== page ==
Chicken Little – Movie Review (**)

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(This is a review that I originally wrote back in November of 2005 when the movie was initially released and before the purchase and integration of Pixar by Disney.)

So it seems that the great philosophical question of my generation has become “What thinketh thou, Disney?” A lot of times this question comes paired with the popular discussion topic “The Wings of Pixar: Candle Wax or Real Feathers?” Both subjects seem to be generated by the apparent belief that Disney seems to think that Animation for Animation’s sake is all that matters. That they can slap the semblance of a story together, input the whole thing into a render farm, pop out a templatized feature length product and just by the simple fact that they epoxy their Brand name to it, it instantly should make it a quality animated film in the grand tradition of their storied past. While Pixar preaches “Story, story, story” (now whether that will continue to be true in the future is still to be seen…), Disney is all about the Brand. And that fact about Disney is nowhere more evident than in Chicken Little, the newest animated mass market twinkie from the Mouse House’s piece work animation assembly lines.

Chicken Little is the animated re-envisioning of the classic third tier fairy tale about the little chicken that learned his lesson about jumping to conclusions after an acorn dropped on his head and he believed that the sky was falling and he woke the whole town to panic. I am unsure if, in the original fairy tale, the sky ever did actually end up falling down, like in the Boy who cried Wolf children’s story (if you remember that story, you also should remember that the little boy ended up getting eaten by a wolf because no one would believe him when a real wolf actually came – which kind of has another unsettling parallel to the whole philosophical Disney discussion…).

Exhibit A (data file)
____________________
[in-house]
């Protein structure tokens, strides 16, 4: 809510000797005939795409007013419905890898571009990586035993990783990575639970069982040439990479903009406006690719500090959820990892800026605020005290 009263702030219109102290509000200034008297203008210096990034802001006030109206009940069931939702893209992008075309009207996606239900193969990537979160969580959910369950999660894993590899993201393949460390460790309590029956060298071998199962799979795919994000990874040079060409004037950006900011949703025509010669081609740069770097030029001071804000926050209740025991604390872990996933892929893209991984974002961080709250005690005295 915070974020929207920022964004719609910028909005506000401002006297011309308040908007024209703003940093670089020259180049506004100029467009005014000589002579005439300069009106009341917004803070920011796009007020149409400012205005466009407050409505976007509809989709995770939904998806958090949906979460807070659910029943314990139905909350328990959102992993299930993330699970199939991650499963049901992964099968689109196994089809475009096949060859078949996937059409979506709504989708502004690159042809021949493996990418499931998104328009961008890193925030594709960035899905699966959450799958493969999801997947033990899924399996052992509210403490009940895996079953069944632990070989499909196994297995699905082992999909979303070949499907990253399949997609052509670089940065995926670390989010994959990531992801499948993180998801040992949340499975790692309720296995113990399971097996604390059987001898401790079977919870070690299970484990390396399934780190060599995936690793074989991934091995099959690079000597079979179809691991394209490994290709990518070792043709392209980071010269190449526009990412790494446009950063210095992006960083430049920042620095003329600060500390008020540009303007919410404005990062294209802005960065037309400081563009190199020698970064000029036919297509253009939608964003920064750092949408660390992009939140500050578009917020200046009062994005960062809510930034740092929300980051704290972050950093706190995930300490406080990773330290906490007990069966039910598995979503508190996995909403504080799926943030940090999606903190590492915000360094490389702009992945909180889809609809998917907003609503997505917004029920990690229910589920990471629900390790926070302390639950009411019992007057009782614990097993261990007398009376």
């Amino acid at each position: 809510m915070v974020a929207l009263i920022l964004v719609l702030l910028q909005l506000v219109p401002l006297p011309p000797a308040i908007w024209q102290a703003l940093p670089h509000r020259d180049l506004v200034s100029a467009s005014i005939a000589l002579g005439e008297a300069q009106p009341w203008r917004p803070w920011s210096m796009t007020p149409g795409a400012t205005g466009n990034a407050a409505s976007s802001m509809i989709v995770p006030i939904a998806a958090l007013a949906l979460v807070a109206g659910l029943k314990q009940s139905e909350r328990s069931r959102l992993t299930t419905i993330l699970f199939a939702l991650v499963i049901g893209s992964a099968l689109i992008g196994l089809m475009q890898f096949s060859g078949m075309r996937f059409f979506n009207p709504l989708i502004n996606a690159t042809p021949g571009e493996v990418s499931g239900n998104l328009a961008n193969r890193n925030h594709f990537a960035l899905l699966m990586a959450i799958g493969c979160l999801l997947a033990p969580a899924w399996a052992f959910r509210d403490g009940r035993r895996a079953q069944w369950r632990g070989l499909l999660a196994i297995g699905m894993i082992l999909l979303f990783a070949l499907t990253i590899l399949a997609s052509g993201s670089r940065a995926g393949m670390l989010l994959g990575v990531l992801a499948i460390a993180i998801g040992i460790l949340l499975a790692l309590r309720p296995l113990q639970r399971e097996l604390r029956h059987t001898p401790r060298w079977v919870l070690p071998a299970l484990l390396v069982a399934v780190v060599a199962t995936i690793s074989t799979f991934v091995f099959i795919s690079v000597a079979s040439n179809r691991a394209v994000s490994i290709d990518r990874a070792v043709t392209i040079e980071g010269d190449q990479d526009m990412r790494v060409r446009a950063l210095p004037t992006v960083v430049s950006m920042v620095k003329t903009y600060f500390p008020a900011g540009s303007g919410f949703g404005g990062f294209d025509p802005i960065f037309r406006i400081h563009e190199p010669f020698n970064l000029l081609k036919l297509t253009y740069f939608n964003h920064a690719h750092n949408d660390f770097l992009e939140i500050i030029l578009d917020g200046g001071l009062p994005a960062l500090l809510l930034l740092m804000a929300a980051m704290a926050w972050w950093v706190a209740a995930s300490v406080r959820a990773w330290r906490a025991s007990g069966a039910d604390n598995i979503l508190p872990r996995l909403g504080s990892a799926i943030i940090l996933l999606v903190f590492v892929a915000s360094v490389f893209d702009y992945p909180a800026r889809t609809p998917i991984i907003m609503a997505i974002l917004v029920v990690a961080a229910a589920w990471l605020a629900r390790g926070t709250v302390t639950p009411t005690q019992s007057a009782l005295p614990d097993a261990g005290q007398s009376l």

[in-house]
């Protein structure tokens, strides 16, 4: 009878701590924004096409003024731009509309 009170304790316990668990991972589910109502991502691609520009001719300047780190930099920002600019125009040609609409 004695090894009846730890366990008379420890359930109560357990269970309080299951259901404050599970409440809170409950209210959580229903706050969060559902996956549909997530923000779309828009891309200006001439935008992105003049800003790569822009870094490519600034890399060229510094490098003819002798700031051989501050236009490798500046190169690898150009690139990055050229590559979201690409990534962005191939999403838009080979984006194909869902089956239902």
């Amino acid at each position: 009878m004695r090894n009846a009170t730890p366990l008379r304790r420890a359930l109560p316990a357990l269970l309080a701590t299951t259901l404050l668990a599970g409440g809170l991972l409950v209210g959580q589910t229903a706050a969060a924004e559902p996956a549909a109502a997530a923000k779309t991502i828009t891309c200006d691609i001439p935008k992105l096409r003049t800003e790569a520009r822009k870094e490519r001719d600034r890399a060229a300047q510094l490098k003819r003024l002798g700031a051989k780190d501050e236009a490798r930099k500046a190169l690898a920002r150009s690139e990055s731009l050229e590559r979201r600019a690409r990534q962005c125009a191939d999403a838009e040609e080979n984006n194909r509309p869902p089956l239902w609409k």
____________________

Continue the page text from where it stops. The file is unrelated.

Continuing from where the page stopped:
In the new version, of course, the sky really is falling and the lesson learned is by the clueless adults that will not believe the earnest Chicken Little, who, for the most part of course, is correct. Literally, the only similarities that this film has to the original fairy tale is a little chicken and that he en-panics the whole town when he raises the alarm that the sky is falling – and this all happens in the first 10 minutes of the movie. From there on out, there is just a lot of silliness around a school baseball game, school peer groups and bullies, a grade school romance (at least I think it is a grade school, it could be a high school, it just is never really made clear), father/son angst and an alien invasion that isn’t all that it seems to be.

For a film that was produced for a reported 60 million dollar budget, you would think that, aside from the improved animation (which is decent but not great), that its story would be more engaging and enjoyable than something like Jimmy Neutron: Boy Genius that was made for approximately 25 million dollars (and which I liked more than I really should). Certainly, it is not all bad. A couple of the voice performances were a lot of fun like Garry Marshall (renowned television producer of Happy Days, Odd Couple, Laverne & Shirley and famed movie director of Pretty Woman, Nothing in Common and Princess Diaries – I never said he was particularly astute judge of projects…) with his heavy, heavy Brooklyn accent as Chicken Little’s father named strangely enough Buck Cluck instead of Buck Little, Joan Cusack as Abby Mallard who is referred to in the film as Ugly Duckling and by Fred Willard and the glowing Catherine O’Hara in short voice cameos at the end of the movie.

Is it a horrible movie? No. Is it a must see movie? Again, no. Will children enjoy it? Probably, but not due to any excellence of craft on the part of the producers or anything – little kids will enjoy it mainly because it has lots of bright colors and flashy movement across the screen. Their enjoyment will really be no deeper than that of a crow that flies off with a piece of tinsel in its beak to pad its nest. It is an ok movie, fine on Starz or Encore or Disney channel, but not much more than that. It is indicative of the loss of art and pride in creation that has seeped through Disney in the last 15 years or so.

Hopefully, they will re-engage with Pixar and that Pixar will show that they have real wings with real feathers, and not ones made from candle wax and Disney will get a feel for what it used to feel like when they believed in what they were doing and knew that the brand was made from excellence rather than an excellent brand making up for lackluster and generic product like Chicken Little. It would be nice if they could figure that out and start making original movies again that have some depth and some beauty that goes beyond the concept.

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